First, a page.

Similar configurations can vary depending on the webserver and stack used. So a summary of this approach:


This is a real button, and semantically it makes sense.
Since it is a real button, it will also act like a real button (e.g. draggable behavior and/or mimic a click when pressing space bar when active).
No JavaScript, no complex style required.


Trailing ? looks ugly in some browsers. This can be fixed by a hack (in some cases) using POST instead of GET, but the clean way is to have a server-side redirect. The downside with the server side redirect is that it will cause an extra HTTP call for these links because of the 304 redirect.
Adds extra <form> element
Element positioning when using multiple forms can be tricky and becomes even worse when dealing with responsive designs. Some layout can become impossible to achieve with this solution depending on the order of the elements. This can end up impacting usability if the design is impacted by this challenge.

Solution 2: Using JavaScript.

You can use JavaScript to trigger onclick and other events to mimic the behavior of a link using a button. The example below could be improve and remove from the HTML, but it is there simply to illustrate the idea:

<button onclick="window.location.href='/page2'">Continue</button>


Simple (for basic requirement) and keep semantic while not requiring an extra form.
Since it is a real button, it will also act like a real button (e.g. draggable behavior and/or mimic a click when pressing space bar when active).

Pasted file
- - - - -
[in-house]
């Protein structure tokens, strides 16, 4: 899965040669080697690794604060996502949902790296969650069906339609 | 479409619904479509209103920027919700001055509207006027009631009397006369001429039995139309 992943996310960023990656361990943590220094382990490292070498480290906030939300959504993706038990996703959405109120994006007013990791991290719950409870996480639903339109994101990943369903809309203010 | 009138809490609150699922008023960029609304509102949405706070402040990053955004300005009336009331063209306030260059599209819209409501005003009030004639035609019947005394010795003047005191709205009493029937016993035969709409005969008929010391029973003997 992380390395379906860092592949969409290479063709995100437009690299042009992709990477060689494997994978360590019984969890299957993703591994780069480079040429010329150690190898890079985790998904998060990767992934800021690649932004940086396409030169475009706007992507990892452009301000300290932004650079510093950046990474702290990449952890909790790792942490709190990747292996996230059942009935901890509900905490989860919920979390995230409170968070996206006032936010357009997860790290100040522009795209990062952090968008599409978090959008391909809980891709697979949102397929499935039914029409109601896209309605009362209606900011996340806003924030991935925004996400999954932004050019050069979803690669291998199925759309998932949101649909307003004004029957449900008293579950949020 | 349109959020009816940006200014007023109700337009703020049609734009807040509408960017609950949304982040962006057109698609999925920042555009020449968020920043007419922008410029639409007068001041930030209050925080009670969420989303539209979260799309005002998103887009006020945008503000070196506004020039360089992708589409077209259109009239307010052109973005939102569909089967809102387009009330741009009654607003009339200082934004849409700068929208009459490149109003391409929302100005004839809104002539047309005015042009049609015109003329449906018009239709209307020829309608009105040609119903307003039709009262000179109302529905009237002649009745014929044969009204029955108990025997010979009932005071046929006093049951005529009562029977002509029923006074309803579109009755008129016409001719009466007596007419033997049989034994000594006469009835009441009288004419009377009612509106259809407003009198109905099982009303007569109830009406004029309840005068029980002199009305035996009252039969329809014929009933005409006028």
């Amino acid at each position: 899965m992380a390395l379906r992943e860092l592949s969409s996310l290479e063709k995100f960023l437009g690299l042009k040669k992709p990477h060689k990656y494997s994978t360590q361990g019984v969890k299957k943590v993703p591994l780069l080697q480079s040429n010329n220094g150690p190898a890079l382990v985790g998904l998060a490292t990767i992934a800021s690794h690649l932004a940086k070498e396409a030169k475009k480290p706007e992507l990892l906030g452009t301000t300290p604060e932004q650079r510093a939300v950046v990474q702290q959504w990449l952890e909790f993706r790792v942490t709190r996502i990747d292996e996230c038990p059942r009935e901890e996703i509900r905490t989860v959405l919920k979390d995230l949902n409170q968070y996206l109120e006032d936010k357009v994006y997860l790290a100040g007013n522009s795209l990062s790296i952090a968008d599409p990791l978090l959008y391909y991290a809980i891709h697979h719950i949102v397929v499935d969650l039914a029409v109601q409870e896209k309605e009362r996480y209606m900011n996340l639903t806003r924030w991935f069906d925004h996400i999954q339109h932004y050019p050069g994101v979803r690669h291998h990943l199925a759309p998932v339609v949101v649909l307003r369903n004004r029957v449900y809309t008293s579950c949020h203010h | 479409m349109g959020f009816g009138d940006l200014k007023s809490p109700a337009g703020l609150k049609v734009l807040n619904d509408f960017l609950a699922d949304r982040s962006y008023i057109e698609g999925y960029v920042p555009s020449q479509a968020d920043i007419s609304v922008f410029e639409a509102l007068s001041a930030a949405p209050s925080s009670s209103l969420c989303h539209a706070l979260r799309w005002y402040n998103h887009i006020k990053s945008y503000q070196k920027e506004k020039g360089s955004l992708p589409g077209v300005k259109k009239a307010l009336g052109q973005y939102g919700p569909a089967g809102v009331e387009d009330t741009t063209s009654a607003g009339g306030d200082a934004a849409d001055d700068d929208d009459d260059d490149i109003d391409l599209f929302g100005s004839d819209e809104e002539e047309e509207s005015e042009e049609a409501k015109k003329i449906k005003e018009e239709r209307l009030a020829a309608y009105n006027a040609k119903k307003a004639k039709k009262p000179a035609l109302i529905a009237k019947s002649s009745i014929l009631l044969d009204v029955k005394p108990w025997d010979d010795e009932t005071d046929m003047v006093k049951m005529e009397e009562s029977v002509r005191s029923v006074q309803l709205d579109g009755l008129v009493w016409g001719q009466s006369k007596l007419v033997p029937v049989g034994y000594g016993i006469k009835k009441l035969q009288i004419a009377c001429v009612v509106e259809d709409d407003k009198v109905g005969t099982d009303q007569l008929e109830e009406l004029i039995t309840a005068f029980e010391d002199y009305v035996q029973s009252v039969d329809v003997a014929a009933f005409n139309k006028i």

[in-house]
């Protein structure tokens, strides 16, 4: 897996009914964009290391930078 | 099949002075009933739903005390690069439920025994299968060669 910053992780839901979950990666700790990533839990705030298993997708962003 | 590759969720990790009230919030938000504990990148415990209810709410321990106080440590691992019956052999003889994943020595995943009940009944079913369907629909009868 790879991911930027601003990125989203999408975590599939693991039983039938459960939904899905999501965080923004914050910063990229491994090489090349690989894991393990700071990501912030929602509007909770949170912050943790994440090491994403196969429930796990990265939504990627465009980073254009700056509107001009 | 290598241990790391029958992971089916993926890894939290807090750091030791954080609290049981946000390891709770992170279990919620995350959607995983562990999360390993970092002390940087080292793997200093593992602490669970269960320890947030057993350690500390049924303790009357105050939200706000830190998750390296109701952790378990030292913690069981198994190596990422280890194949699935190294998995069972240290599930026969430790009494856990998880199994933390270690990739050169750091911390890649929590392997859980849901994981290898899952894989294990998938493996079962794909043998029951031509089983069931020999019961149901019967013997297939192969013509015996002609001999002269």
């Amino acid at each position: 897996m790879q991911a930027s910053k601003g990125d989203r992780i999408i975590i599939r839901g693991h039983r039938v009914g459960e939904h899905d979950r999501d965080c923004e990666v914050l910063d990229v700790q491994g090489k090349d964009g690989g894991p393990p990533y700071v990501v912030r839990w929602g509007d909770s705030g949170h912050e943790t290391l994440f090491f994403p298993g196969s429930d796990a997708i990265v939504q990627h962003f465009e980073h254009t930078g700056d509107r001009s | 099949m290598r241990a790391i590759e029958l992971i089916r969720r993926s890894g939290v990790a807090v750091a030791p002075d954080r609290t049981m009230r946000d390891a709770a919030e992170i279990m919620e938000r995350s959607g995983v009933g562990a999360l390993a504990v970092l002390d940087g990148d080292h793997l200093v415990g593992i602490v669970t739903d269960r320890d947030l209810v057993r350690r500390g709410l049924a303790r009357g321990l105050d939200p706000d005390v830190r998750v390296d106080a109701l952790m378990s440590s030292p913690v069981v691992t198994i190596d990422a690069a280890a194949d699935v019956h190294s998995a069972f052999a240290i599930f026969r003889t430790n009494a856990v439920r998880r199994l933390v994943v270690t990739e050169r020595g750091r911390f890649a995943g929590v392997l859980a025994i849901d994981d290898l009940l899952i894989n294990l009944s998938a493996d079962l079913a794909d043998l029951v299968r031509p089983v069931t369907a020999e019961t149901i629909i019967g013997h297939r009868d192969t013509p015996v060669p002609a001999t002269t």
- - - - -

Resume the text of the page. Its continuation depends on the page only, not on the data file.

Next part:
Requires JavaScript which means less accessible. This is not ideal for a base (core) element such as a link.

Solution 3: Anchor (link) styled like a button

Styling a link like a button is relatively easy and can provide similar experience across different browsers. Bootstrap does this, but it is also easy to achieve on your own using simple styles.


Simple (for basic requirement) and good cross-browser support.
Does not need a <form> to work.
Does not need JavaScript to work.


Semantic is sort of broken, because you want a button that acts like a link and not a link that acts like a button.
It will not reproduce all behaviors of solution #1. It will not support the same behavior as button. For example, links react differently when dragged. Also the "space bar" link trigger will not work without some extra JavaScript code. It will add a lot of complexity since browsers are not consistent on how they support keypress events on buttons.

How to Create an HTML Button Acts like a link In ASP.NET MVC

Solution #1 (Button in a form) seems like the most transparent for users with minimal work required. If your layout is not impacted by this choice and the server side tweak is feasible, this is a good option for cases where accessibility is the top priority (e.g. links on an error page or error messages).

If JavaScript is not an obstacle to your accessibility requirements, then solution #2 (JavaScript) would be preferred over #1 and #3.

If for some reason, accessibility is vital (JavaScript is not an option) but you are in a situation where your design and/or your server configuration is preventing you from using option #1, then solution #3 (Anchor styled like a button) is a good alternative solve this problem with minimal usability impact.